Proposition 3.2. If P ( X > t ) Ε P [ U ( W f ( X ) ) Ε g Q ( Ι { X > t } ) ] Ε P [ U ( W f ( X ) ) ] > 0 for any t 0 , then f ( t ) = 1 . In particular, when the distortion function g ( x ) = x and M Q < M P , there is f ( t ) = 1 .

Proof. According to U ( ) < 0 , we can get that U ( W f ( X ) ) is comonotonic with Ι { X > t } , Which shows

L ( t ) = Ε P [ U ( W f ( X ) ) Ι { X > t } ] Ε P [ U ( W f ( X ) ) ] Ε P [ U ( W f ( X ) ) Ε g Q ( Ι { X > t } ) ] Ε P [ U ( W f ( X ) ) ] P ( X > t ) Ε P [ U ( W f ( X ) ) Ε g Q ( Ι { X > t } ) ] Ε P [ U ( W f ( X ) ) ] > 0 (3.4)

Therefore, we have f ( t ) = 1 for any t 0 because of Theorem 3.1.

On the other hand, if g ( x ) = x , then Ε g Q ( Ι { X > t } ) = Ε Q [ Ι { X > t } ] = Q ( X > t ) for any t [ M Q , M P ) , that is to say Q ( X > t ) = 0 , which in turn implies

L ( t ) P ( X > t ) Ε P [ U ( W f ( X ) ) Q ( X > t ) ] Ε P [ U ( W f ( X ) ) ] = P ( X > t ) > 0 .

Therefore, we have f ( t ) = 1 .

In this case, the conclusion is consistent with ( Chi & Zhuang, 2020), who uses the expected value principle to establish the condition that the optimal marginal indemnity is 1 when the safety loading coefficient exists.

3.2. Optimality of Full Insurance and No Insurance

The optimality of full insurance and no insurance has always been a hot topic in the research of demand theory in insurance economics. In this section, we will use Theorem 3.1 to discuss their optimality.

Proposition 3.3. Full insurance is an optimal solution to Problem (2.1) if and only if

P ( X > t ) > Ε P [ Ε g Q ( Ι { X > t } ) ]

holds for any t 0 .

Proof. According to Theorem 3.1, full insurance is an optimal solution if and only if L ( t ) 0 , where L ( t ) can be described as

L ( t ) = Ε P [ U ( W π ) Ι { X > t } ] Ε P [ U ( W π ) ] Ε P [ U ( W π ) Ε g Q ( Ι { X > t } ) ] Ε P [ U ( W π ) ] = P ( X > t ) E P [ Ε g Q ( Ι { X > t } ) ]

Obviously, this conclusion has been proved to be complete.

Proposition 3.4. No insurance is an optimal solution to Problem (2.1) if and only if

Ε P [ U ( W X ) Ι { X > t } ] Ε P [ U ( W X ) Ε g Q ( Ι { X > t } ) ] . (3.5)

Proof. According to Theorem 3.1, no insurance is the optimal solution of Problem (2.1) if and only if L ( t ) 0 . So the conclusion is proved.

Next, we use a specific example to further illustrate the case that no insurance is optimal.

Example 3.5. In this example, suppose that random loss X follows a truncated exponential distribution under probability measure P, and the probability density function is

f ( x ) = e x 1 e 20 I { x 20 } , x 0 .

We let W 0 = 20 , U ( s ) = e s , Q { X > t } = 18 P { X > t } , distortion function g ( x ) = x .

After a series of calculations, we have

Ε P [ U ( W 0 X ) Ι { X > 10 } ] Ε P [ U ( W 0 X ) ] = 1 2 .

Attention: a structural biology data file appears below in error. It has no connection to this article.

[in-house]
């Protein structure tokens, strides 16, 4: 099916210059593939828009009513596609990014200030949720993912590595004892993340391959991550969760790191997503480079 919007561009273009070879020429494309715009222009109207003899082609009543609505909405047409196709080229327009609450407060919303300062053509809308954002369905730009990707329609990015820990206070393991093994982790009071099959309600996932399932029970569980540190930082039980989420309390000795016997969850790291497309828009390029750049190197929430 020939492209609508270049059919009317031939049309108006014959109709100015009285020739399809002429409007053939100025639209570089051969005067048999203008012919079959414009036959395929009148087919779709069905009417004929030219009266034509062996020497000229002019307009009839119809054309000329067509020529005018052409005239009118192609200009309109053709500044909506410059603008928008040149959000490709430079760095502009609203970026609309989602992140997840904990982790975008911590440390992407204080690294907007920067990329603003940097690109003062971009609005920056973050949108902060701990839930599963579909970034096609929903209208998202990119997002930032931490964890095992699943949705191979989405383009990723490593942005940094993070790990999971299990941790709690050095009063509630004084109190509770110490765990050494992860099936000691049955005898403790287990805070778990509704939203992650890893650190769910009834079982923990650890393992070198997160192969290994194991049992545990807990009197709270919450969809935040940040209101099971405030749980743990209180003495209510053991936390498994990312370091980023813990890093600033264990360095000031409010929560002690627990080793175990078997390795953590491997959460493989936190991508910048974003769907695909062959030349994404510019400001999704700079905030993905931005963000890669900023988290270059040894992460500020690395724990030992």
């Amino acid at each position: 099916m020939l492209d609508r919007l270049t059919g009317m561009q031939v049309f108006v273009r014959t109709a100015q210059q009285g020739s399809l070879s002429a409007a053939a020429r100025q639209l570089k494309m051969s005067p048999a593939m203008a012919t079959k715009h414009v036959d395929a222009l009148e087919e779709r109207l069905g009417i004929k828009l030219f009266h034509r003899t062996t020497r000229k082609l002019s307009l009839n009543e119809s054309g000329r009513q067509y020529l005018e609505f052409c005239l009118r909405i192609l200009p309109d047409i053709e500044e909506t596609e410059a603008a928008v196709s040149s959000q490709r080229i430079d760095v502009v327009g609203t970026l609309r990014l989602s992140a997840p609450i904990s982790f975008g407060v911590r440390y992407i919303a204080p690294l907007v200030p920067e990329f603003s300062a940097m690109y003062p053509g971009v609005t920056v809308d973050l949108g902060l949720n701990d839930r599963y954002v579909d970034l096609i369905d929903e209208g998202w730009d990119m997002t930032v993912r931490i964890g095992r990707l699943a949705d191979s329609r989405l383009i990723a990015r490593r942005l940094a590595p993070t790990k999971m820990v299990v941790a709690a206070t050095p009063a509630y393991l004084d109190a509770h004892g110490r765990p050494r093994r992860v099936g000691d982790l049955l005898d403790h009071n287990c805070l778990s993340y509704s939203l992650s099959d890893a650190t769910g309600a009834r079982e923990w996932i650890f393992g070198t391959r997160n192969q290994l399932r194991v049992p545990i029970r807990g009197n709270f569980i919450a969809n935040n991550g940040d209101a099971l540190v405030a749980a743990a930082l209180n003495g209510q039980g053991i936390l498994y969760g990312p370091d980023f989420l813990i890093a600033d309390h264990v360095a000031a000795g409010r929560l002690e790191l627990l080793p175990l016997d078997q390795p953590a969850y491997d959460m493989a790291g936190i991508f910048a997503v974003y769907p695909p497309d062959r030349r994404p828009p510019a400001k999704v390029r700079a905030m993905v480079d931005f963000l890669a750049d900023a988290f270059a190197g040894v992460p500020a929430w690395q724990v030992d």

And because g ( x ) = x , then Ε g Q [ Ι { X > t } ] = Q { X > t } . After calculation, we have Q { X > t } > 1 2 , and then we deduce L ( t ) 0 , that is to say, in this case, no insurance is optimal.

4. Concluding

In conclusion, this paper analyzes an optimal insurance design problem, which not only satisfies the incentive compatible conditions according to the requirements of ( Huberman, Mayers, & Smith Jr., 1983), but also allows both parties to have different probability beliefs about the insurance random loss. Under the assumption of general heterogeneous belief, a necessary and sufficient condition for the optimal ceded loss function is established. Then we discuss some interesting properties of the optimal solution then under this condition. Next, we discuss in detail the optimal problem of no insurance and full insurance which are of great significance in insurance economics, and give the specific numerical analysis in the case of no insurance, which supports our conclusion.

It is worth mentioning that our model is similar to the one of ( Boonen, 2016). The difference is that ( Boonen, 2016) takes minimizing the distorted risk measurement of the insured’s risk exposure as the objective function, while we take maximizing the expected utility of the insured’s final wealth as the objective function.

We also wish to point out that further research on this topic is needed. First, the research on one insurer can be extended to two or more insurers to establish the optimal solution. Secondly, we do not derive the explicit optimal solution for the general form of belief heterogeneity, but it’s an interesting topic to consider some other ways to achieve the optimal strategy. We hope that these two important open problems can be addressed in future research.

Acknowledgements

The research was supported by Social Science Planning Project of Shandong Province (20CTJJ02).

Cite this paper: Yu, H. and Fang, Y. (2020) Optimal Insurance under Heterogeneous Belief. Journal of Financial Risk Management, 9, 179-189. doi: 10.4236/jfrm.2020.93010.